What’s Old is New Again

The start of a new month often brings the start of new studies, new themes, new goals. As a result, teachers run around trying to gather lessons, books, materials, and charts to teach what they see as new. They worry about how to get kids excited. They rack their brains. They do frantic Google searches. They plead with colleagues. But what teachers actually need to do is to take a lesson from the world of fashion, which is always reflecting, revising, and retiring fashions as each new season approaches. We can also learn from what the fashion industry has known for years:
What’s old is new again.

This week we hope to remind you of what you already have in place (or in the case of charts- hanging in place) and how you can refashion these charts in ways that feel fresh and new. This requires some reflection, some revision, and some reinvention. It will also require some retirement. As seasons change, we are forced to take a look into our closet, reflect on what clothes are in constant demand, which ones might be layered as the temperatures drop, what might need to be added, and which outfits have not been worn in years and need to be retired and given to the nearest charity. We need to look at the charts hanging in our classroom the same way we look at the clothing hanging in our closet.

This is an example of a chart that is no longer needed in December.

When you walk into your classroom first thing in the morning, glance around at the charts on display. Some questions to ask yourself include:
• Which charts have been up since the start of the school year?
• Is the chart still needed? Do most children do what is on the chart without prompting?
• Which charts contain strategies the children still need and use?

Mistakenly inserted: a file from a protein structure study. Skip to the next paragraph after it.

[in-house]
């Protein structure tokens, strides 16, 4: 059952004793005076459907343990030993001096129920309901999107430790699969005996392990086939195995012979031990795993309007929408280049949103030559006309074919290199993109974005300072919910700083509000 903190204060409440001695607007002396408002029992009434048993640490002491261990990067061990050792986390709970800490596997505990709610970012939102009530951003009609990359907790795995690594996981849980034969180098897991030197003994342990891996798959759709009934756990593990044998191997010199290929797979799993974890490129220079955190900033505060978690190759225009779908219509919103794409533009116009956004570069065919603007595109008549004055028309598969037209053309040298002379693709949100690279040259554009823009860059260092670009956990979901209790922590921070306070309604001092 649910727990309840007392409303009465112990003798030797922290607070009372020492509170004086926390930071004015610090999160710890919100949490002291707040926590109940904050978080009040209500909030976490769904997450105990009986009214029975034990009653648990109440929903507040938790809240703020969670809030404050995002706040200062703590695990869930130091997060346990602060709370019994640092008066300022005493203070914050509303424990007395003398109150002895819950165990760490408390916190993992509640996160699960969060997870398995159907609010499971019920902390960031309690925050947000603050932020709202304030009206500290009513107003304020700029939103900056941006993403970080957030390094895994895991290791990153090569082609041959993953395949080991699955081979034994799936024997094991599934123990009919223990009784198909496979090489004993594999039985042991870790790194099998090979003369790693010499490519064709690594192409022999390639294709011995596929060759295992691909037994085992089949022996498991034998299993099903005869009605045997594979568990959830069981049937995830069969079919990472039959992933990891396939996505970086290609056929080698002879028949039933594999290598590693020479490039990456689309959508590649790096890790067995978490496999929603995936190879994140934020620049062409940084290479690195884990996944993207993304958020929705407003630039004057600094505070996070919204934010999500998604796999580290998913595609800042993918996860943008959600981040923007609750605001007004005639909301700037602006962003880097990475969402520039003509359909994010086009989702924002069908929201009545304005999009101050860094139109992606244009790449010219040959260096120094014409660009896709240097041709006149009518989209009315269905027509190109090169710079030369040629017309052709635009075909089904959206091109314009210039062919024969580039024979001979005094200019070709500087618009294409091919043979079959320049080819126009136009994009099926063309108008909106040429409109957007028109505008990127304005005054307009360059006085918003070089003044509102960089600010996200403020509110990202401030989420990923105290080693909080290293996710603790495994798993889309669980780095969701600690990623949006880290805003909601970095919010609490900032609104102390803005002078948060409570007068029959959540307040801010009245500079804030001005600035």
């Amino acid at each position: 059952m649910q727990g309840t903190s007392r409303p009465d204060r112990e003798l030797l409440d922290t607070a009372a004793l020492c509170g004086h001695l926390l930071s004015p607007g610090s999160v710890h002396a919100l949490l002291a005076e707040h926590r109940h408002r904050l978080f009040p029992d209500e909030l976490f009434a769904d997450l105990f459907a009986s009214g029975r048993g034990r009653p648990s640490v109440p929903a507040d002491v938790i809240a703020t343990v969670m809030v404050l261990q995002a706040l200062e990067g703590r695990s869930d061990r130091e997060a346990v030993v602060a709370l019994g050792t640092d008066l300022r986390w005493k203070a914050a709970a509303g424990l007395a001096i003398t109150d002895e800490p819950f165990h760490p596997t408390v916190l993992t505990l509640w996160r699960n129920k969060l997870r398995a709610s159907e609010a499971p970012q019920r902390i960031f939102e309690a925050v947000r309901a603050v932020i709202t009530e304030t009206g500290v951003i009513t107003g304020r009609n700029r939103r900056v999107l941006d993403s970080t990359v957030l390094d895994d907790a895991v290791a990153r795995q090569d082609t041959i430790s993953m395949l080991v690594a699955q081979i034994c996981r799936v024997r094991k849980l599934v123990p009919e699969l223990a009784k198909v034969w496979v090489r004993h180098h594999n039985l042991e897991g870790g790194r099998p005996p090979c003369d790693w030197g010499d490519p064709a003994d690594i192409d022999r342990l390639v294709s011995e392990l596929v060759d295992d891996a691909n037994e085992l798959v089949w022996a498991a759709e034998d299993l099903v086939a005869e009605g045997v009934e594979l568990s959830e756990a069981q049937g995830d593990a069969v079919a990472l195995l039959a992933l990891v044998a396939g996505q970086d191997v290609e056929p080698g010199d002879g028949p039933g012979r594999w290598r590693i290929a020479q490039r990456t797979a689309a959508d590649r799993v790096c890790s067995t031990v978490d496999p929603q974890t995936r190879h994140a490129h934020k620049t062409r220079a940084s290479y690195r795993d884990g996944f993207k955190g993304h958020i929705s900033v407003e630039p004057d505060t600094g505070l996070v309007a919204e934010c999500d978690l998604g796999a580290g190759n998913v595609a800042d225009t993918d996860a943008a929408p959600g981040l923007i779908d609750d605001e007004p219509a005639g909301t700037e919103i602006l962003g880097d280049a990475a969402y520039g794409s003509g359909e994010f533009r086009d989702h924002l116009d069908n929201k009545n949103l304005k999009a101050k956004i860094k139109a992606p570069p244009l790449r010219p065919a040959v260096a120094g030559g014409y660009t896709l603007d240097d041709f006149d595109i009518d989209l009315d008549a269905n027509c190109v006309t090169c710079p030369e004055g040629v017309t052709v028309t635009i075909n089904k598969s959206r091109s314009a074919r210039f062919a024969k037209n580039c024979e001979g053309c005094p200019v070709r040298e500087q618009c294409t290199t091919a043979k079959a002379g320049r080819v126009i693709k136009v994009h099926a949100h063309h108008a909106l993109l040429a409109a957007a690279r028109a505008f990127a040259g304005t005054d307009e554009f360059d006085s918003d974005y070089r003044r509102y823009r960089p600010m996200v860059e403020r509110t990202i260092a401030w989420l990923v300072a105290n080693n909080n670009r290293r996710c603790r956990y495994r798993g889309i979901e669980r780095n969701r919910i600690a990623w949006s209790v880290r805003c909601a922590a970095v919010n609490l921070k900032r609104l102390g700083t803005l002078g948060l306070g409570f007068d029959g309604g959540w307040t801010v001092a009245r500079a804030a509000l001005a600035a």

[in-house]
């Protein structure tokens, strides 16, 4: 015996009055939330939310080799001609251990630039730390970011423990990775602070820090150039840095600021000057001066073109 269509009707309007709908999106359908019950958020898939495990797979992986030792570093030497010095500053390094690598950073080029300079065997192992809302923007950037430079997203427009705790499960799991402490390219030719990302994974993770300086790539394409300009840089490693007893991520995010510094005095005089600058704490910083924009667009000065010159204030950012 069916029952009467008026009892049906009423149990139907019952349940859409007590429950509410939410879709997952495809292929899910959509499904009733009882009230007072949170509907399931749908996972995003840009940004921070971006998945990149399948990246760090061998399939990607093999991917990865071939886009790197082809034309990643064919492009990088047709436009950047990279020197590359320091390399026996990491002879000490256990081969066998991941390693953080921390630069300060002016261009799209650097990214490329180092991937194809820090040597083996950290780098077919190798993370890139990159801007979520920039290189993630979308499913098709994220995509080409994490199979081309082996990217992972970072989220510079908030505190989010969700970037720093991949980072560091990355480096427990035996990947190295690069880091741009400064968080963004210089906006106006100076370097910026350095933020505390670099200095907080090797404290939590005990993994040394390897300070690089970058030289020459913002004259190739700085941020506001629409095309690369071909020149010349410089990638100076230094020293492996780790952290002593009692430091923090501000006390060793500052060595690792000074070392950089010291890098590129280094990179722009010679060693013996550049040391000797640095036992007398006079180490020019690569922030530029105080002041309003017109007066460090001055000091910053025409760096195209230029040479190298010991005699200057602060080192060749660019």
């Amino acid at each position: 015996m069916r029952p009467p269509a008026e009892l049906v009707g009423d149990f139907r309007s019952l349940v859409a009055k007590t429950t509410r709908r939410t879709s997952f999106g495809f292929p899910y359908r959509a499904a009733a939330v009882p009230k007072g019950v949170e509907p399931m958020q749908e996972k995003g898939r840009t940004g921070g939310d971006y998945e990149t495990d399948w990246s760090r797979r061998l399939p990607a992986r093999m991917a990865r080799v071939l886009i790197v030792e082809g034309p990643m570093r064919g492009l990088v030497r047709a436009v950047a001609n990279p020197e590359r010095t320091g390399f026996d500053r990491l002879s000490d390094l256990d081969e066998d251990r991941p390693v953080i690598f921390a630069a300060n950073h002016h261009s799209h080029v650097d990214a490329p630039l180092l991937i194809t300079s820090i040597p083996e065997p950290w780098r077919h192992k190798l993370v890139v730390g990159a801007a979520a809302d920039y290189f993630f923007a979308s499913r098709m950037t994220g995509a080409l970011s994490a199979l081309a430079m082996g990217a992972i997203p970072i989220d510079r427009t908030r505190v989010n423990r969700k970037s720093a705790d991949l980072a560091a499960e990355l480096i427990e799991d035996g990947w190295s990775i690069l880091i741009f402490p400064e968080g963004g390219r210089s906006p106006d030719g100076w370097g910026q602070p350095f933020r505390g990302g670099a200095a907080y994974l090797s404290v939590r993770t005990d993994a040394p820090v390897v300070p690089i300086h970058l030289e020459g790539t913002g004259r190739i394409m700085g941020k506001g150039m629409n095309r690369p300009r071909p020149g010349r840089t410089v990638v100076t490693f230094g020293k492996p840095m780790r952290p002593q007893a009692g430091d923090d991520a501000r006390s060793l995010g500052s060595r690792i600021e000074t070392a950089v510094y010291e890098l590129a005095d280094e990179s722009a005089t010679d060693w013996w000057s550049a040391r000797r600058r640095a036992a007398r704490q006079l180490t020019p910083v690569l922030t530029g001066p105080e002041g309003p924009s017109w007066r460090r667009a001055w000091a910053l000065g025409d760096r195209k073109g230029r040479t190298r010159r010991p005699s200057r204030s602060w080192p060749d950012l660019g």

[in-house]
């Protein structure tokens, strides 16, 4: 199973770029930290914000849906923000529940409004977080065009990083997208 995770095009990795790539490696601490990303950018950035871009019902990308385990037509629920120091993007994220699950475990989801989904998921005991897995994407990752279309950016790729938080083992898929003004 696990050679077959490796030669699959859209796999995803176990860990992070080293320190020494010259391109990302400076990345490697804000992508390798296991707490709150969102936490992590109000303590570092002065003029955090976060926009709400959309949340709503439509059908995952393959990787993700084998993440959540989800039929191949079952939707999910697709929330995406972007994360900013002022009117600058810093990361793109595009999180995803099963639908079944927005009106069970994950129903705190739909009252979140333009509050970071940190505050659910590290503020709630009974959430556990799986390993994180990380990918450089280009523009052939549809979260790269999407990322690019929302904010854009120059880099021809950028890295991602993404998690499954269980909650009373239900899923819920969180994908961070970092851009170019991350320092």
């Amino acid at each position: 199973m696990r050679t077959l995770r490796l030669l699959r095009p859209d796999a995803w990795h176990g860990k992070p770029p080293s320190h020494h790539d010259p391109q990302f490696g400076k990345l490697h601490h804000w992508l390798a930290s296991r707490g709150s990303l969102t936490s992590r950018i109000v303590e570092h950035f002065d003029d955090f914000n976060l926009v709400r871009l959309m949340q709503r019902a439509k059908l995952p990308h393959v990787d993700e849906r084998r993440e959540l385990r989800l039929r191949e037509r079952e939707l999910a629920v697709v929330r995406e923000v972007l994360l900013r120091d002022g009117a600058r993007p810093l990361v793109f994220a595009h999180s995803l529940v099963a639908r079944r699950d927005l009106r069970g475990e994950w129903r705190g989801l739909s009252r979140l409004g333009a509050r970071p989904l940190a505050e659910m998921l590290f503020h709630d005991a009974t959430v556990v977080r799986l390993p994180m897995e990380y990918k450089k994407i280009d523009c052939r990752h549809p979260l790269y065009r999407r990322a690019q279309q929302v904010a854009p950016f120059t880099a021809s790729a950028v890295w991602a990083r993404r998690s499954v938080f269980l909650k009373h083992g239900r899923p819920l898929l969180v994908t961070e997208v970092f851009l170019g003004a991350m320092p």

• Which charts do the children still need, but they are not using?
• Which charts might work for the next unit? What revisions might make them work?
• What charts do I not see that will be important to make for the new unit ahead.

This Tricky Words chart is extremely relevant to any unit , especially one that focuses on informational texts.

Then you can think about your new or upcoming units of study. Reflection on the new unit of study leads to revision as we ‘re-see’ how our charts are being used, not used, not needed, need revising, or not there. Now think, What’s old is new again. Which charts can I revise, change, adapt, to make them seem new and fresh, in ways that fit with the new unit of study?
• Is it a change of placement?
• A change of text?
• A change of examples?
• An addition to an existing chart?

• What new chart do I need to start?

This chart shows ways to elaborate informational texts and replaces a narrative elaboration chart which focused more on action, dialogue, & feelings.

Any one of these things can make any old chart feel new again and any new charts seem even more exciting. Back in fashion. Right off the runway. Comfortable. Ready to make your own.

And as always, happy charting!

Marjorie Martinelli and Kristine Mraz

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2 Comments on “What’s Old is New Again”

  1. I love your fashion metaphor: way to look at charts in a new way! I have been liberated by your sketch pad tip. My children refer to it all the time and I never conference without it. I’d be glad to send you some photographs.


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